Bernhardt Design launches textile collection by Taher Asad-Bakhtiari
Growing up in a family of artists and designers with a rich heritage in Iranian tribal culture was fertile training ground for Taher Asad-Bakhtiari. The Tehran native established an internationally acclaimed art career by exploring his family’s tribal heritage, giving ancient craft new relevance in the art world. Asad-Bakhtiari now turns his creative attention to designing fabrics for Bernhardt Textiles. His eponymous collection blends primal craft and respect for time-honoured weaving techniques with a healthy wink to contemporary aesthetics. His textiles are the perfect alchemy of the old world and the modern world. The collection incorporates six unique patterns that are available in 52 colourways.
Taher attracted a global audience with his Tribal Weave Project, which was self-commissioned in Iran. The endeavour combined age-old weaving techniques with a modern artistic vision by reinventing the Kilim and the Gabbeh. The pieces were woven by semi-nomadic tribal women using naturally-dyed hand spun wool. To push the boundaries even further, he incorporated polyurethane yarns into the process. Each piece required up to six months to complete. Taher’s encore was the introduction of his Recovered Barrels Exhibition, which gave new meaning to Tehran’s ubiquitous battered oil barrels, embracing the beauty of their patina as modern design objects.
“I was fascinated by Taher’s Tribal Weave Project, which was based on resurrecting and reinventing an ancient Iranian tribal art form. I had the opportunity to participate in a panel discussion with Taher but had never met him before. Five minutes after the talk concluded I asked him if he would do a design project with us,” states Jerry Helling, President of Bernhardt Design. “And he said yes!”
“I based the patterns on the Bakhtiari tribe’s aesthetic of nomadism and lifestyle,” explains Asad-Bakhtiari. “Nomads weave for different purposes: making carpet, tents, blankets, saddles, cushions, bedding, drapes, clothing and much more. For my collection with Bernhardt Textiles, the essence of Bakhtiari fabrics – raw, naturally-dyed and textural – have been given a modern feel. I wanted them to look handcrafted and naturally coloured.”
“Since a significant amount of his work is based on the art of weaving, he’s a natural when it comes to textile design,” says Helling. “His focal point is the weave structure, making his patterns very authentic. The result is a distinctive collection that features a wide variety including his signature triangle, his family’s ancestral tribal stripe, and several organic weaves with a touch of opulence and sparkle.”
Taher says of the individual patterns in the collection:
“Hendese, which means ‘geometry’ in Persian, is inspired by the shapes in Bakhtiari weaves and needlework. I used the triangle as a bold graphic element in the Tribal Weave project but decided to pursue it in a more abstract interconnected manner in the Hendese pattern. It still has historical context but presented in a new way. There are ten individual colours in this pattern, which balance muted naturals and bold greens and plums.”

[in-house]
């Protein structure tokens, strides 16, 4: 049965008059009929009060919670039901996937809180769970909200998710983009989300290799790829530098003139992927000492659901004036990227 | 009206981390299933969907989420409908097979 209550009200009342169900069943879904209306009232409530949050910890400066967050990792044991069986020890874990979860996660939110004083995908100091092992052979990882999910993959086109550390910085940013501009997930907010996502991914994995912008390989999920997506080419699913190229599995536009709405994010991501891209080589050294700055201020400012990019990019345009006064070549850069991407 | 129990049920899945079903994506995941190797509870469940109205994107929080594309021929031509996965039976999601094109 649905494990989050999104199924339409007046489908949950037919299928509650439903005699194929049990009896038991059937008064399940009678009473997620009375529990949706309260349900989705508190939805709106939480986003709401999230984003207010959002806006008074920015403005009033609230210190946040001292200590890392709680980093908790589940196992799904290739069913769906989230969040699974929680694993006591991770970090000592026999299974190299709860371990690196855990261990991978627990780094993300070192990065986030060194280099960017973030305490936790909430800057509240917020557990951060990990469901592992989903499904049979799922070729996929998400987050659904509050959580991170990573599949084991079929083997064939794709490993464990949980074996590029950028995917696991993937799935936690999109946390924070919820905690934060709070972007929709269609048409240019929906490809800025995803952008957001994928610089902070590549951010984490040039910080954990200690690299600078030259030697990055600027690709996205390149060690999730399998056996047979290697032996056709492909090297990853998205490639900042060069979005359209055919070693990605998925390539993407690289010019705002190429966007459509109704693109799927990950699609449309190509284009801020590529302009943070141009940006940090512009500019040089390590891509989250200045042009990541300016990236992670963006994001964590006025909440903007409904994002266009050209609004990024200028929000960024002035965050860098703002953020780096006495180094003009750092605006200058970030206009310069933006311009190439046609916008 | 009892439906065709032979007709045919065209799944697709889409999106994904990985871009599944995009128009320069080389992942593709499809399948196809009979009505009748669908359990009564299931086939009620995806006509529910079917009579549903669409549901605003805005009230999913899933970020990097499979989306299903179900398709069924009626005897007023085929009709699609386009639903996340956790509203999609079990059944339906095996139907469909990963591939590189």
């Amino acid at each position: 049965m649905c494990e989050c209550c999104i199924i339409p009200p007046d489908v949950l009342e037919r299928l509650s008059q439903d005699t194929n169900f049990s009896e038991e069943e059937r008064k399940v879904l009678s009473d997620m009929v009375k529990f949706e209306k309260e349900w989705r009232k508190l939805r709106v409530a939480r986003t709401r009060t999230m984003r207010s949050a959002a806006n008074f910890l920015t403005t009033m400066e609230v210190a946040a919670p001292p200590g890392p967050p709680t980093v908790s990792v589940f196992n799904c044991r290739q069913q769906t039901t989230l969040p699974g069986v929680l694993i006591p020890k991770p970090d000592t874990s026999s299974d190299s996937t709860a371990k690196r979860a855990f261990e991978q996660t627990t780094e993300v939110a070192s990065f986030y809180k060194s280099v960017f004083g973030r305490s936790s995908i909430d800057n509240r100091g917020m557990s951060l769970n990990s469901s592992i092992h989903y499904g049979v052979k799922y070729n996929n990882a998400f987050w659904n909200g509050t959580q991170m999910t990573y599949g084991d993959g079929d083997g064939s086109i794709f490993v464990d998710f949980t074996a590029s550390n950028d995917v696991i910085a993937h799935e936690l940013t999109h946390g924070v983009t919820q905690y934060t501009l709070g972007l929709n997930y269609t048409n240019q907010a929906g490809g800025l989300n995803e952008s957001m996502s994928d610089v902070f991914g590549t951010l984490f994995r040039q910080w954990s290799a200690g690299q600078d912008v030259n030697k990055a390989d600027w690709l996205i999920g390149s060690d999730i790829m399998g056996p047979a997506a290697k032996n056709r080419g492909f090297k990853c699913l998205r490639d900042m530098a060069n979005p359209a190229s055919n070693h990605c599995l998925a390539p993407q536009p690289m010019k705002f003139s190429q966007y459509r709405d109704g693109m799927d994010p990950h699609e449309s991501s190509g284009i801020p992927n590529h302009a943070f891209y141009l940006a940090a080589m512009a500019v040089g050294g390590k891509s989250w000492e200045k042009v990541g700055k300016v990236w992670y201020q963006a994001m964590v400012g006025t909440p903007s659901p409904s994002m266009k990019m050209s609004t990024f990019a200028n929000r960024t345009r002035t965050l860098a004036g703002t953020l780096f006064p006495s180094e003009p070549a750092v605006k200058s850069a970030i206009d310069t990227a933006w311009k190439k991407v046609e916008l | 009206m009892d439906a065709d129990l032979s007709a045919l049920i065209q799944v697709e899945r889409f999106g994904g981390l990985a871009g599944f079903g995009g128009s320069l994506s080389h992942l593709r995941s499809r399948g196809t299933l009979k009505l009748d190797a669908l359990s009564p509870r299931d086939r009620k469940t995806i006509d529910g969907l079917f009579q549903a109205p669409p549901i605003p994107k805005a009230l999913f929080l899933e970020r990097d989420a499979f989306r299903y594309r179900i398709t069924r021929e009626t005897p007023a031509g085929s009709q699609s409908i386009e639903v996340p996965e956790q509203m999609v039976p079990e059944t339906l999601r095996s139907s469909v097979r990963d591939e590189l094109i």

“Ashayer, meaning ‘nomad’ is the most personal fabric for me as this pattern has been worn for centuries by the men in my tribe. Ashayer comes in six colourways, with the black/white combination being the most authentic with respect to the Bakhtiari tribal jacket.”
“Baft, translating to ‘weave or texture’ is the pattern that is most typical of a simple tribal weave. I have given the pattern a new contemporary bent by introducing striated coloured yarn into the simple weave structure. It looks very much like a modern blanket or wall hanging and is available in six colours ranging from black and white to rich browns, soft greens and plums.”
“Javaher, which means ‘jewels’ was inspired by the metallic objects the Bakhtiari and many other Iranian tribes used on their clothing and for decoration. Javaher is the most eye-catching pattern as it has metallic silver yarn woven discreetly through the simple black and neutral base cloth. The colour palette ranges from grey tones to steel blue, plum and burnt orange.”
“Babayee with its memorable translation to ‘little lamb’ is a multi-coloured fabric that is both soft to the touch and visually. It is an updated and technically-perfected version of a coarser Bakhtiari weave. Babayee comes in six colours, from blues and greens to reds and gold.”
“Kavir, meaning ‘desert’ is the most basic weave pattern and provides a complement to the other fabrics. The simple weave incorporates a subtle striation across the pattern creating an effect similar to a mirage in the desert. There is a full range of 17 colourways in various hues and shades.”